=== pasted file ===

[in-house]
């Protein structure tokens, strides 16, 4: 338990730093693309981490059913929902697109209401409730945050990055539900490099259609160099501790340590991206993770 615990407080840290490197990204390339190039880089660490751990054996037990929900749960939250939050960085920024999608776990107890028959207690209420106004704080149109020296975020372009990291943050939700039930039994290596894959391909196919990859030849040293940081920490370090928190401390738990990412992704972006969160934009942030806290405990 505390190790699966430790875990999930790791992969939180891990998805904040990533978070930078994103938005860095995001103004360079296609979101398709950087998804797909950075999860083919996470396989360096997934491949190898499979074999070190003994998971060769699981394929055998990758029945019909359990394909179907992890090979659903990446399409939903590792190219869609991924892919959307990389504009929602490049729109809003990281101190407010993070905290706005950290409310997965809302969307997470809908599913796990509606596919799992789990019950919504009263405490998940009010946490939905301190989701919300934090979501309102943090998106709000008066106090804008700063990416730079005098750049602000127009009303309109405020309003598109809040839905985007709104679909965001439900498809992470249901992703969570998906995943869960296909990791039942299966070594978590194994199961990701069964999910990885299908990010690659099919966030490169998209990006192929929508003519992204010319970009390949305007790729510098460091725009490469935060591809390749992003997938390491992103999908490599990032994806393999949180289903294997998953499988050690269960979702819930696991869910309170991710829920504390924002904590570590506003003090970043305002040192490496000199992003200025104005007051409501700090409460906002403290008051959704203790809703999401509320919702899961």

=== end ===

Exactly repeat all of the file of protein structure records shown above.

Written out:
[in-house]
């Protein structure tokens, strides 16, 4: 338990730093693309981490059913929902697109209401409730945050990055539900490099259609160099501790340590991206993770 615990407080840290490197990204390339190039880089660490751990054996037990929900749960939250939050960085920024999608776990107890028959207690209420106004704080149109020296975020372009990291943050939700039930039994290596894959391909196919990859030849040293940081920490370090928190401390738990990412992704972006969160934009942030806290405990 505390190790699966430790875990999930790791992969939180891990998805904040990533978070930078994103938005860095995001103004360079296609979101398709950087998804797909950075999860083919996470396989360096997934491949190898499979074999070190003994998971060769699981394929055998990758029945019909359990394909179907992890090979659903990446399409939903590792190219869609991924892919959307990389504009929602490049729109809003990281101190407010993070905290706005950290409310997965809302969307997470809908599913796990509606596919799992789990019950919504009263405490998940009010946490939905301190989701919300934090979501309102943090998106709000008066106090804008700063990416730079005098750049602000127009009303309109405020309003598109809040839905985007709104679909965001439900498809992470249901992703969570998906995943869960296909990791039942299966070594978590194994199961990701069964999910990885299908990010690659099919966030490169998209990006192929929508003519992204010319970009390949305007790729510098460091725009490469935060591809390749992003997938390491992103999908490599990032994806393999949180289903294997998953499988050690269960979702819930696991869910309170991710829920504390924002904590570590506003003090970043305002040192490496000199992003200025104005007051409501700090409460906002403290008051959704203790809703999401509320919702899961």